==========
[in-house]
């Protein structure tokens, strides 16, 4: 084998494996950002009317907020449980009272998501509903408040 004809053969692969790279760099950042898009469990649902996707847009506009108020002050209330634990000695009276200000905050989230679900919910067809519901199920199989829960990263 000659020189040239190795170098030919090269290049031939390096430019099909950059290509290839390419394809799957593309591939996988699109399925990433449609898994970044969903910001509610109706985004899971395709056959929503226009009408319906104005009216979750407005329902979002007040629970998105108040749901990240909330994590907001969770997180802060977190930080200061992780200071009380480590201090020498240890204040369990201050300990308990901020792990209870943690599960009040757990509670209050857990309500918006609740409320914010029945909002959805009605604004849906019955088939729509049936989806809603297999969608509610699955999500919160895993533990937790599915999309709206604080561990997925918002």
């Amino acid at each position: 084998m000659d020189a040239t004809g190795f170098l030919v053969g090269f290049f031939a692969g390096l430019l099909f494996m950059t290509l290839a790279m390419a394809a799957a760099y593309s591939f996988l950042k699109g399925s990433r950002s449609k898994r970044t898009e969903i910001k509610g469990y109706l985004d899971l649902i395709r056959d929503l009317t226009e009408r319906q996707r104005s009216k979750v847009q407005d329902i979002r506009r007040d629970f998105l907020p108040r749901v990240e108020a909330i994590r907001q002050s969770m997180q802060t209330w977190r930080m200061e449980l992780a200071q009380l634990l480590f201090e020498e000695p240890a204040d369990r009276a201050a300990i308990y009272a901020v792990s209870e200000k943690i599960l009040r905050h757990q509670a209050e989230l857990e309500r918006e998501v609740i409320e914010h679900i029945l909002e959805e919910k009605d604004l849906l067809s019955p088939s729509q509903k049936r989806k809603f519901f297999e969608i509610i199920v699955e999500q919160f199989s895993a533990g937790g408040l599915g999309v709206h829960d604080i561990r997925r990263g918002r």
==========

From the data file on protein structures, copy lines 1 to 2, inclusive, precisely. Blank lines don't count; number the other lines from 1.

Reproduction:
[in-house]
């Protein structure tokens, strides 16, 4: 084998494996950002009317907020449980009272998501509903408040 004809053969692969790279760099950042898009469990649902996707847009506009108020002050209330634990000695009276200000905050989230679900919910067809519901199920199989829960990263 000659020189040239190795170098030919090269290049031939390096430019099909950059290509290839390419394809799957593309591939996988699109399925990433449609898994970044969903910001509610109706985004899971395709056959929503226009009408319906104005009216979750407005329902979002007040629970998105108040749901990240909330994590907001969770997180802060977190930080200061992780200071009380480590201090020498240890204040369990201050300990308990901020792990209870943690599960009040757990509670209050857990309500918006609740409320914010029945909002959805009605604004849906019955088939729509049936989806809603297999969608509610699955999500919160895993533990937790599915999309709206604080561990997925918002």